Choose Olympic Behavioral Health for Opioid Addiction Treatment

If you or a loved one is struggling with opioid addiction, Olympic Behavioral Health can provide the support and treatment you need to overcome your addiction and reclaim your life. Our addiction treatment programs are evidence-based and tailored to meet the unique needs of each individual. These programs include medication-assisted treatment, individual and group therapy, and support for co-occurring mental health disorders.

Located in South Florida, Olympic Behavioral Health is conveniently located for anyone that needs addiction treatment. Experienced addiction treatment professionals are dedicated to providing compassionate and comprehensive care to help overcome addiction and achieve lasting recovery.

At Olympic Behavioral Health, we understand that addiction is a chronic disease that requires ongoing support and care. We offer relapse prevention programs to help our clients after treatment. Recovery management services include ongoing therapy, support groups, and access to community resources.

If you or a loved one is struggling with opioid addiction and need rehab in Florida, don’t wait to seek help. Contact Olympic Behavioral Health today to learn more about our addiction treatment programs and how we can help you achieve lasting recovery.

Adam Siegel
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Adam is the lead addiction therapist at Olympic Behavioral Health and has been in the field of addiction treatment since 2009. Adam earned his associate degree in Applied Science for Chemical Dependency Counseling from Hudson Valley Community College in Troy, NY, in 2009 and became a Certified Addiction Counselor in 2016. He is currently enrolled in the Bachelor of Social Work Program at Florida Atlantic University to obtain his MSW. Adam is also in long term sobriety which allows him to relate with patients on a deeper level.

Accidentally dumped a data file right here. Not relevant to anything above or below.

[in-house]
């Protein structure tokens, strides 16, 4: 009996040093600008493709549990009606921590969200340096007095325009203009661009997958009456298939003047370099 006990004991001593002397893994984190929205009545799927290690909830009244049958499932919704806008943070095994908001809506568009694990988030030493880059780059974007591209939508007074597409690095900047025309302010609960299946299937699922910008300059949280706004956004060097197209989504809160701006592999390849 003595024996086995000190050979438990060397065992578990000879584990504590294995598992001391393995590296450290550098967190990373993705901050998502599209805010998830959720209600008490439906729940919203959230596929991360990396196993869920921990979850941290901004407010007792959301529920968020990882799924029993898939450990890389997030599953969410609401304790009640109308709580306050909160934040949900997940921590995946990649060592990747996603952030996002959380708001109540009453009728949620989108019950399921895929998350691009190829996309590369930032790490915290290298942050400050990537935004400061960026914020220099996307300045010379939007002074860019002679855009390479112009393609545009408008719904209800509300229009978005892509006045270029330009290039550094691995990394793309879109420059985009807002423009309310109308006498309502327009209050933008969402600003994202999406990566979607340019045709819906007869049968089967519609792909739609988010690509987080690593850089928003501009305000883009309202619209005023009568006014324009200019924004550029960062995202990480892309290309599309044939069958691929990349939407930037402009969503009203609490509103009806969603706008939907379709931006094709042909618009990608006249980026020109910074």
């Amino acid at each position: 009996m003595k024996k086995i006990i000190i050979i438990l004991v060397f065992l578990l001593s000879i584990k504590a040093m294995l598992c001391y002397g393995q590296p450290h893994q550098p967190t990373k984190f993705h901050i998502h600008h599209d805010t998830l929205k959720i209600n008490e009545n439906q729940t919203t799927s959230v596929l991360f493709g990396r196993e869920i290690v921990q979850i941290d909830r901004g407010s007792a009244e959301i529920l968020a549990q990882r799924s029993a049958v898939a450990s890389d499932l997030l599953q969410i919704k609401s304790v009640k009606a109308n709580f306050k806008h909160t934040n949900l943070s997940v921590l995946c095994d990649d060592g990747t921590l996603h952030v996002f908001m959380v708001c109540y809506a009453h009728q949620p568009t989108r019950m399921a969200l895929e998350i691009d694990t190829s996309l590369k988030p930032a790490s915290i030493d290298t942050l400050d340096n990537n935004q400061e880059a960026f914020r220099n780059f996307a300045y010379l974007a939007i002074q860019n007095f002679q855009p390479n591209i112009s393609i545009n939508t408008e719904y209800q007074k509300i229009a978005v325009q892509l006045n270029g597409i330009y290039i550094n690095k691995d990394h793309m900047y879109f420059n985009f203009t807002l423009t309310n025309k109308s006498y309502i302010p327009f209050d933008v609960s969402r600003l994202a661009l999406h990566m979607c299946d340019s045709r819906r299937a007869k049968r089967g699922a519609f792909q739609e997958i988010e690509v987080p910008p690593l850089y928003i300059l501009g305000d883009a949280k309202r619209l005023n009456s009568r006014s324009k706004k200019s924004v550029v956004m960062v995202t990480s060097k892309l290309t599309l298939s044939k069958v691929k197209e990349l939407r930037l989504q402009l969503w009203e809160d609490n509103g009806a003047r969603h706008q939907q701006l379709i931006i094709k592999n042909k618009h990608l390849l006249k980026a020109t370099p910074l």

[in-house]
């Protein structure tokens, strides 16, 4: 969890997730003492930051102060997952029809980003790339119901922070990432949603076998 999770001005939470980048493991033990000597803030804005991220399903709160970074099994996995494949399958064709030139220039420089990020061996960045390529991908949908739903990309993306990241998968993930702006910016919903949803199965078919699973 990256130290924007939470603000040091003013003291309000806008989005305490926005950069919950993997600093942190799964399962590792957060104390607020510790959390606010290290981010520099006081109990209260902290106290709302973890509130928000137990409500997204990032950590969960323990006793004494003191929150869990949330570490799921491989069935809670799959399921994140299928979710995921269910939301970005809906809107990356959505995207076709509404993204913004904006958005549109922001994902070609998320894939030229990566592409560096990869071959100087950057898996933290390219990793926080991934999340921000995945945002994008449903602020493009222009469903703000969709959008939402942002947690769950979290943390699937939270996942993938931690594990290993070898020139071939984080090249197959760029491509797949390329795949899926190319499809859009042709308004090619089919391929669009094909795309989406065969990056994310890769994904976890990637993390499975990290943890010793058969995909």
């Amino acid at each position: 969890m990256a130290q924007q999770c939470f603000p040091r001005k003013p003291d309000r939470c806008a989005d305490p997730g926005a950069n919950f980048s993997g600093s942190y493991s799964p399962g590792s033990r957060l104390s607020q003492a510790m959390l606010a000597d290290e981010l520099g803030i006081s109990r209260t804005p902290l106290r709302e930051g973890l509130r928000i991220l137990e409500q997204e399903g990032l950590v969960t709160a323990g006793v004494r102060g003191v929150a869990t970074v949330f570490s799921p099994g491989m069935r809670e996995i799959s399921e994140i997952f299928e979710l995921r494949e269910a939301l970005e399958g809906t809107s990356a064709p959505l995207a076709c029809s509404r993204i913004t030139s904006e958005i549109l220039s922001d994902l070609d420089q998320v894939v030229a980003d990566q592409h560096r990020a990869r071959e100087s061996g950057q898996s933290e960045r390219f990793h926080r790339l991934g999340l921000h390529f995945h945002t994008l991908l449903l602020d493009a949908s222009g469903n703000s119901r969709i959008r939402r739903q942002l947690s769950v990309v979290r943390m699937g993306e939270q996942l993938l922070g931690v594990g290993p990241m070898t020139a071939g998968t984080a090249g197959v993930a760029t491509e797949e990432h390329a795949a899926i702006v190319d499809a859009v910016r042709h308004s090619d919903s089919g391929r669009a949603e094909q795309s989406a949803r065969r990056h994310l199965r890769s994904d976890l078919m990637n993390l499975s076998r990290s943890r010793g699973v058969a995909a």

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If you or a loved one is grappling with addiction, don’t face it alone. Olympic Behavioral Health is here to guide you on the path to recovery. With a compassionate team and a proven approach, we’re dedicated to helping you reclaim your life. Reach out to Olympic Behavioral Health today and take the first step towards a brighter, addiction-free future. Your journey to healing begins with a single call. Please reach out to us today at 561-272-0800 to book your appointment! And start your healing journey at our convenient facility.